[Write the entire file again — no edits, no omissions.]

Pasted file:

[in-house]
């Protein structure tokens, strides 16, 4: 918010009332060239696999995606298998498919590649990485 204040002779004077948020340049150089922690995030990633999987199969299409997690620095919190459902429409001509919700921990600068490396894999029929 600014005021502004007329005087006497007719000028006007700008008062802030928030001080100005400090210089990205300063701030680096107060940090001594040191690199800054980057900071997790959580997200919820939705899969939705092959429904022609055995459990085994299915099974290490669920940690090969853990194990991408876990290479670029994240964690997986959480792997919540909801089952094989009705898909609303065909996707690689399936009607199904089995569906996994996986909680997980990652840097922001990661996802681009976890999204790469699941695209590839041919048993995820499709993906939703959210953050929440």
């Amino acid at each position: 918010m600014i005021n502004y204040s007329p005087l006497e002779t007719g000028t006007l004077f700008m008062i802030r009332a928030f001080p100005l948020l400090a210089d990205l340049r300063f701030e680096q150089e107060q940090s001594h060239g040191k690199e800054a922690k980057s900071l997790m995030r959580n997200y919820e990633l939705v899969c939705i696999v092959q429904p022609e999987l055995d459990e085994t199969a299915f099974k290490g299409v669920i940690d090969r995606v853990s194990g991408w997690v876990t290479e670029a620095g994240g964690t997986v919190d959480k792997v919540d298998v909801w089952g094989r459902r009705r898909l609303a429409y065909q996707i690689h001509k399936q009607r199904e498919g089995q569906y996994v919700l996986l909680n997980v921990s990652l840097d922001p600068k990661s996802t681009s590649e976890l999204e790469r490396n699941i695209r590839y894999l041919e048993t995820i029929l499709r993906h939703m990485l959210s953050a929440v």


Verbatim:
[in-house]
């Protein structure tokens, strides 16, 4: 918010009332060239696999995606298998498919590649990485 204040002779004077948020340049150089922690995030990633999987199969299409997690620095919190459902429409001509919700921990600068490396894999029929 600014005021502004007329005087006497007719000028006007700008008062802030928030001080100005400090210089990205300063701030680096107060940090001594040191690199800054980057900071997790959580997200919820939705899969939705092959429904022609055995459990085994299915099974290490669920940690090969853990194990991408876990290479670029994240964690997986959480792997919540909801089952094989009705898909609303065909996707690689399936009607199904089995569906996994996986909680997980990652840097922001990661996802681009976890999204790469699941695209590839041919048993995820499709993906939703959210953050929440």
């Amino acid at each position: 918010m600014i005021n502004y204040s007329p005087l006497e002779t007719g000028t006007l004077f700008m008062i802030r009332a928030f001080p100005l948020l400090a210089d990205l340049r300063f701030e680096q150089e107060q940090s001594h060239g040191k690199e800054a922690k980057s900071l997790m995030r959580n997200y919820e990633l939705v899969c939705i696999v092959q429904p022609e999987l055995d459990e085994t199969a299915f099974k290490g299409v669920i940690d090969r995606v853990s194990g991408w997690v876990t290479e670029a620095g994240g964690t997986v919190d959480k792997v919540d298998v909801w089952g094989r459902r009705r898909l609303a429409y065909q996707i690689h001509k399936q009607r199904e498919g089995q569906y996994v919700l996986l909680n997980v921990s990652l840097d922001p600068k990661s996802t681009s590649e976890l999204e790469r490396n699941i695209r590839y894999l041919e048993t995820i029929l499709r993906h939703m990485l959210s953050a929440v």